3LAU: : I started DJing as a hobby, it wasn’t meant to be a career by any means. It was just something that I was doing in college to make some side money to buy alcohol. When things started taking off, I started to think that maybe I could be good at it and that if I started to work a little harder that I could be the person that someone else was mashing up. It’s funny because Tiesto is releasing a mashup of one of my tracks that is coming out at the end of April. For me, it was just a long three-year process of learning the trade and figuring out the science behind making dance music. I am really glad and lucky to be where I am right now.
RS: You say science, is it the software that you are talking about or the musical side of things?
3LAU: : It is not so much the music, I grew up playing guitar and piano and I sing so I have a musical background, but I didn’t know what a compressor or an equalizer did and I didn’t have any technical knowledge of production. It has taken me quite a bit of time over the last three years to perfect it while touring and doing social media and all of the other things that are involved in a career. Trying to balance learning the trade and managing a career was really difficult. I ended up calling all of my best friends in dance music who I thought were way better than I was and ended up learning from them and developing my own sound from that.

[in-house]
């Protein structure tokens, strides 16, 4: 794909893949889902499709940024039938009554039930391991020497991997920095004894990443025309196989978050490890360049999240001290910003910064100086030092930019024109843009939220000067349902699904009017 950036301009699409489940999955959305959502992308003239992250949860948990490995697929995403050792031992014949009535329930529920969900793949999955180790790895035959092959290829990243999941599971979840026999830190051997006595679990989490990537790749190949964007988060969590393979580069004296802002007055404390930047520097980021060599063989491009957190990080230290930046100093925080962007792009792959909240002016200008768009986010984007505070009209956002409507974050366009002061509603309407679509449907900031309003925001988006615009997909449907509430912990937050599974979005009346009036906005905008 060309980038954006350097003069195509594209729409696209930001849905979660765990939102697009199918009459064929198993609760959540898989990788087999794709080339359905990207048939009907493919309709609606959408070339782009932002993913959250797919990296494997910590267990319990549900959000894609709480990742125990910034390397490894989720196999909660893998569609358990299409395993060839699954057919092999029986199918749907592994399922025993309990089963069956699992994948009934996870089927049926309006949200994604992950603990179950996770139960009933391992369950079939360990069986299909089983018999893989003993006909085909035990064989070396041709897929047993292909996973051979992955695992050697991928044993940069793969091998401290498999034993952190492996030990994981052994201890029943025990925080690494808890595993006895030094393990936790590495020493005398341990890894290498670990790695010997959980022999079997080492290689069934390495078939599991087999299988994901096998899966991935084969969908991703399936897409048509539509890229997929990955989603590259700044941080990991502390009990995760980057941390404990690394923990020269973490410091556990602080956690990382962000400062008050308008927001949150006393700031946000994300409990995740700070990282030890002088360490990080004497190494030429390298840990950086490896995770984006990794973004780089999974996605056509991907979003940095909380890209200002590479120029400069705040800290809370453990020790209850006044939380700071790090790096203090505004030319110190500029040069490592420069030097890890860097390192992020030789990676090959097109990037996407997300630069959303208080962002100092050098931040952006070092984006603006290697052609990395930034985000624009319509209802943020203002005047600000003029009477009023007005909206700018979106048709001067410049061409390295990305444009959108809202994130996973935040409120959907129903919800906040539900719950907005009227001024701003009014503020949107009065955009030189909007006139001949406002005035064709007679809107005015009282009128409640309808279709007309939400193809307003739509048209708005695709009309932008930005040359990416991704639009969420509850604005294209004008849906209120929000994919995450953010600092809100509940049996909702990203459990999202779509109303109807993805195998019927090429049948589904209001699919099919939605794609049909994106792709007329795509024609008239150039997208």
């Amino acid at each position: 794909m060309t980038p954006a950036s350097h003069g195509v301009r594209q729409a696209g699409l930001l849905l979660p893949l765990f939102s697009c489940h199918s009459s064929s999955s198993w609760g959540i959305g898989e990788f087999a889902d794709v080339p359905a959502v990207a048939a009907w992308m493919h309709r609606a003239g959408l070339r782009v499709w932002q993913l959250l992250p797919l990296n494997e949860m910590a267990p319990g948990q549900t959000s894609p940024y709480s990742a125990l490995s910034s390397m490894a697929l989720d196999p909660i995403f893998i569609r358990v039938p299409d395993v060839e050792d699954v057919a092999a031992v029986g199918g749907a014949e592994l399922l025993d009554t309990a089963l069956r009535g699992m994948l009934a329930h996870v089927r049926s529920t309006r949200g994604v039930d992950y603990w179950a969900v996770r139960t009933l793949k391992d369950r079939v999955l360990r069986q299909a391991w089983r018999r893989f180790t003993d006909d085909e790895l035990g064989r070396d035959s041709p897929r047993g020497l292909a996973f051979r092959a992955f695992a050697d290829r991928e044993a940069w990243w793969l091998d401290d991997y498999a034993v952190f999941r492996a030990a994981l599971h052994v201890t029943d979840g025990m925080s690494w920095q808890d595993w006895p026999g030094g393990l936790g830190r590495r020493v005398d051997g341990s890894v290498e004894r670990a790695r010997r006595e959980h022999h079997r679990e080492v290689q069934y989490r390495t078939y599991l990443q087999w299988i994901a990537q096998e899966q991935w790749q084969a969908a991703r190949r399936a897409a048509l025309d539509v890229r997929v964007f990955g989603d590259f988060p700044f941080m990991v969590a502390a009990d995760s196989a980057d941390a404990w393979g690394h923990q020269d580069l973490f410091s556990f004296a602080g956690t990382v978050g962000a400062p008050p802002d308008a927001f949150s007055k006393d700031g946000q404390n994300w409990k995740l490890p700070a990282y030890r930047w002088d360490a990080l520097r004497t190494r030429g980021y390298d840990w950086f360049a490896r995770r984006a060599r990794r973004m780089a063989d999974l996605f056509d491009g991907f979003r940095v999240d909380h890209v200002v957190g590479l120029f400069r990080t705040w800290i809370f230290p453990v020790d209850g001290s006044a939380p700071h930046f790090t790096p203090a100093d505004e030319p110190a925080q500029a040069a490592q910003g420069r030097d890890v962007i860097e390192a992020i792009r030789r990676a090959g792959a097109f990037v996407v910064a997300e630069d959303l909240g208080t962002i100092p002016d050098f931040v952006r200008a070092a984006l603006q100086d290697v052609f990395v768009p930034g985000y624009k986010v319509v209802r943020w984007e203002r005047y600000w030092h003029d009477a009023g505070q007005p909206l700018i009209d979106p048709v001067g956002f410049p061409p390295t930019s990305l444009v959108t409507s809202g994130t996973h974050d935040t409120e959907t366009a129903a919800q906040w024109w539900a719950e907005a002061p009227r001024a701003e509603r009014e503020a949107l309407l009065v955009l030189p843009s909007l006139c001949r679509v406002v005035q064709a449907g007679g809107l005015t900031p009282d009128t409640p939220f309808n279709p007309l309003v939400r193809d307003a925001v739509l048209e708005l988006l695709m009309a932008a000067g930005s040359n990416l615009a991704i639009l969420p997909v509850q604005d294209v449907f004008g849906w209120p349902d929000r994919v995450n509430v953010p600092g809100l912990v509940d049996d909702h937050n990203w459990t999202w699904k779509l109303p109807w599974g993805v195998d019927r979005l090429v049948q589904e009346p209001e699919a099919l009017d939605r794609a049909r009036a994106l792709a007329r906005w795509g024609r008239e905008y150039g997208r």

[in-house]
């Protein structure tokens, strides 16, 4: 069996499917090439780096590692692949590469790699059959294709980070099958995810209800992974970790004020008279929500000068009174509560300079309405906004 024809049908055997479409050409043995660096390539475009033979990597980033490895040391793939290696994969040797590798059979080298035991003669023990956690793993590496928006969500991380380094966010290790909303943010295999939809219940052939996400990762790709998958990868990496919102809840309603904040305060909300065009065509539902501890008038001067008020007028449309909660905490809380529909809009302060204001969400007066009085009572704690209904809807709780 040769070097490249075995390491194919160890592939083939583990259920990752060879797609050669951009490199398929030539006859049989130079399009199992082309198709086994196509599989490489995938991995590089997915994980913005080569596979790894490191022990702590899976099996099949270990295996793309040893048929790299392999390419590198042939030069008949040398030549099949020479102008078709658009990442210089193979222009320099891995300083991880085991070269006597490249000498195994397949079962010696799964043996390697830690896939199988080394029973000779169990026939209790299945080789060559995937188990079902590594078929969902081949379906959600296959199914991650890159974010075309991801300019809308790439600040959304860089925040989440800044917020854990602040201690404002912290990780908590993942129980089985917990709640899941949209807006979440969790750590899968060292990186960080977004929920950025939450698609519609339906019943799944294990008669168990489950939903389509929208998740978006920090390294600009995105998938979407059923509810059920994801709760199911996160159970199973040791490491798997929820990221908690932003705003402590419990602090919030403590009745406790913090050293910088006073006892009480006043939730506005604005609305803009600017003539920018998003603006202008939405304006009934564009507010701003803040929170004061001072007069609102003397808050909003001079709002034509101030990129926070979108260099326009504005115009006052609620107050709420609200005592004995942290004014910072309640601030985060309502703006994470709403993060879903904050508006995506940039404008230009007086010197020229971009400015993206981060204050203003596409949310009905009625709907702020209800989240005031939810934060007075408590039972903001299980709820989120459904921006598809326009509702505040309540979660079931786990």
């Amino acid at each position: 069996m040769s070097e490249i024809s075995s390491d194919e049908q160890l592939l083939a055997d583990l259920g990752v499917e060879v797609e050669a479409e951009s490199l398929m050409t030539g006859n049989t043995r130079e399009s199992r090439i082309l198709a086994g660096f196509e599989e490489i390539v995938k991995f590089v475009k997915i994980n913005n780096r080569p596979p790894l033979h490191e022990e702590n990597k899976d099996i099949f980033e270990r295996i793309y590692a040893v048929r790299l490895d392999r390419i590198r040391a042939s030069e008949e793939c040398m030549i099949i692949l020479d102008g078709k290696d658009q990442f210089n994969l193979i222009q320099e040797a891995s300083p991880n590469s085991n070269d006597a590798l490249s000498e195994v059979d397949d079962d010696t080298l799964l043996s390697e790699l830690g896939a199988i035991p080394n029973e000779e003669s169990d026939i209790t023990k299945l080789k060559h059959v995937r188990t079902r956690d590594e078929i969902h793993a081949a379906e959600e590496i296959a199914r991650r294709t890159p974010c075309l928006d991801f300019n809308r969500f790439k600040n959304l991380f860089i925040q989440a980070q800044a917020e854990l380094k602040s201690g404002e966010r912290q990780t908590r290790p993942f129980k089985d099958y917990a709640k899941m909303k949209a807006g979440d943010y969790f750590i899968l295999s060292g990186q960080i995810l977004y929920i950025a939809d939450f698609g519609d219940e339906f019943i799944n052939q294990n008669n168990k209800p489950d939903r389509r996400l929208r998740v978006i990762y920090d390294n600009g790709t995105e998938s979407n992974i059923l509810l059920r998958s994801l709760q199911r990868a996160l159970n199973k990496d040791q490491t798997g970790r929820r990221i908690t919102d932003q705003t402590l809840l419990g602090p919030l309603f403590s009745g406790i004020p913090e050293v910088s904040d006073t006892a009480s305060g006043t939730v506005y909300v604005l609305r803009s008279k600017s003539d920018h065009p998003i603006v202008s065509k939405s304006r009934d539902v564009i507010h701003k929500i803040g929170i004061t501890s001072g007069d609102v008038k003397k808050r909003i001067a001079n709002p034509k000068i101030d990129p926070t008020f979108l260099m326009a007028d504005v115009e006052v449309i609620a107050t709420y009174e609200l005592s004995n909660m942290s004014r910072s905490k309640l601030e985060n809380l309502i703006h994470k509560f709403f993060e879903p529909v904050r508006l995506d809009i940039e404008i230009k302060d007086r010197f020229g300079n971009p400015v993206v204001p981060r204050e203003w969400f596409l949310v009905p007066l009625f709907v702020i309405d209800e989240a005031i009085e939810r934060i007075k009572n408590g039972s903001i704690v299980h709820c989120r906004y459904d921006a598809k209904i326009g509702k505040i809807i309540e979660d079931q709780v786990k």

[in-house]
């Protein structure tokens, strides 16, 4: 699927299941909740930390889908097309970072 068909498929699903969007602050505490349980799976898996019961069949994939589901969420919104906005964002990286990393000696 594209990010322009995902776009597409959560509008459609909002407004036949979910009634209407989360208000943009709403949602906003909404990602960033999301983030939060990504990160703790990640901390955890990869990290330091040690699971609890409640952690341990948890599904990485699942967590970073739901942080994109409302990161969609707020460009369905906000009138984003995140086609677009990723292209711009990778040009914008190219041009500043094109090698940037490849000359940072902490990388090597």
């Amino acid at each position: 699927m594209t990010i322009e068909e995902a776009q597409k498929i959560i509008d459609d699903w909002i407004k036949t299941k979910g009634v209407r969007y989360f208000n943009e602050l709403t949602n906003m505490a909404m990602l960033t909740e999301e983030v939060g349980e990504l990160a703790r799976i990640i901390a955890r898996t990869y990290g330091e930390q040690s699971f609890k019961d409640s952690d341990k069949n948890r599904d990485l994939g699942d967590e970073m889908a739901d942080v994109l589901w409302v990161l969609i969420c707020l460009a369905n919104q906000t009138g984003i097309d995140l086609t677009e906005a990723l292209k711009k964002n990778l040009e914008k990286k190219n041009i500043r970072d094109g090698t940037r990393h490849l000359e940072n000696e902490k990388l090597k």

RS: Is that how a lot of the collaborations came about?
3LAU: : Yeah. I was such a big fan of Paris & Simo that I flew up to Montreal for the weekend to learn from them and make music with them and that was how “Escape” was born.
RS: Was Bright Lights in the studio with you?
3LAU: : No, she wasn’t. We sent “Escape” to her right after we finished it and they passed on the record and didn’t want to record over it. Literally 8 months later I resent it to her, I was a big fan of her voice ever since “Language” and she was like “wait, this is awesome.” She recorded a demo in a couple weeks and all I knew that she was going to be someone that I was going to have a long term relationship with.